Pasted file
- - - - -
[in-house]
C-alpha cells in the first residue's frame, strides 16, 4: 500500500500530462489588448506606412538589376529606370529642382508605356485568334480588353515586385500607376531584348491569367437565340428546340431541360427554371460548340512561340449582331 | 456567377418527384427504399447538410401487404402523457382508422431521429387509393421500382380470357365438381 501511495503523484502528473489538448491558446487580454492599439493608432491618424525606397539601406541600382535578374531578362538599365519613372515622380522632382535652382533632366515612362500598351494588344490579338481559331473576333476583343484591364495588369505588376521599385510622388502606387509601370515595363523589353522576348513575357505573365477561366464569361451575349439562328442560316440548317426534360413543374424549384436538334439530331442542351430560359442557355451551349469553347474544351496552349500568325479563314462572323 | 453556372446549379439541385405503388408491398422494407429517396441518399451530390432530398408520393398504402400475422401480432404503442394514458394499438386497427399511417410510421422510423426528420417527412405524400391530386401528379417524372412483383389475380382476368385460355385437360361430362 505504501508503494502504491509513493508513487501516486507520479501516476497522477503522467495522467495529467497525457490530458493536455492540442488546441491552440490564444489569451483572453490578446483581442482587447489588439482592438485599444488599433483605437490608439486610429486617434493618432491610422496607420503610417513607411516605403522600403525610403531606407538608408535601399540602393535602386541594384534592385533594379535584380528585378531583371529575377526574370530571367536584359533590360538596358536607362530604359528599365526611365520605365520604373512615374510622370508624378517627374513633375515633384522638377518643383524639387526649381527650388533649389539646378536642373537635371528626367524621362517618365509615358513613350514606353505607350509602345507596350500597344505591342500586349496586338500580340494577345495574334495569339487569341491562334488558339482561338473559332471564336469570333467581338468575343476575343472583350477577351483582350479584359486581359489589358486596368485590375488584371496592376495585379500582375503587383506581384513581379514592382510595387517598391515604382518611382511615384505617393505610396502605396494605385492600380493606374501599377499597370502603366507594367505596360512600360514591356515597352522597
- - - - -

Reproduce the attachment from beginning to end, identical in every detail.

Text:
[in-house]
C-alpha cells in the first residue's frame, strides 16, 4: 500500500500530462489588448506606412538589376529606370529642382508605356485568334480588353515586385500607376531584348491569367437565340428546340431541360427554371460548340512561340449582331 | 456567377418527384427504399447538410401487404402523457382508422431521429387509393421500382380470357365438381 501511495503523484502528473489538448491558446487580454492599439493608432491618424525606397539601406541600382535578374531578362538599365519613372515622380522632382535652382533632366515612362500598351494588344490579338481559331473576333476583343484591364495588369505588376521599385510622388502606387509601370515595363523589353522576348513575357505573365477561366464569361451575349439562328442560316440548317426534360413543374424549384436538334439530331442542351430560359442557355451551349469553347474544351496552349500568325479563314462572323 | 453556372446549379439541385405503388408491398422494407429517396441518399451530390432530398408520393398504402400475422401480432404503442394514458394499438386497427399511417410510421422510423426528420417527412405524400391530386401528379417524372412483383389475380382476368385460355385437360361430362 505504501508503494502504491509513493508513487501516486507520479501516476497522477503522467495522467495529467497525457490530458493536455492540442488546441491552440490564444489569451483572453490578446483581442482587447489588439482592438485599444488599433483605437490608439486610429486617434493618432491610422496607420503610417513607411516605403522600403525610403531606407538608408535601399540602393535602386541594384534592385533594379535584380528585378531583371529575377526574370530571367536584359533590360538596358536607362530604359528599365526611365520605365520604373512615374510622370508624378517627374513633375515633384522638377518643383524639387526649381527650388533649389539646378536642373537635371528626367524621362517618365509615358513613350514606353505607350509602345507596350500597344505591342500586349496586338500580340494577345495574334495569339487569341491562334488558339482561338473559332471564336469570333467581338468575343476575343472583350477577351483582350479584359486581359489589358486596368485590375488584371496592376495585379500582375503587383506581384513581379514592382510595387517598391515604382518611382511615384505617393505610396502605396494605385492600380493606374501599377499597370502603366507594367505596360512600360514591356515597352522597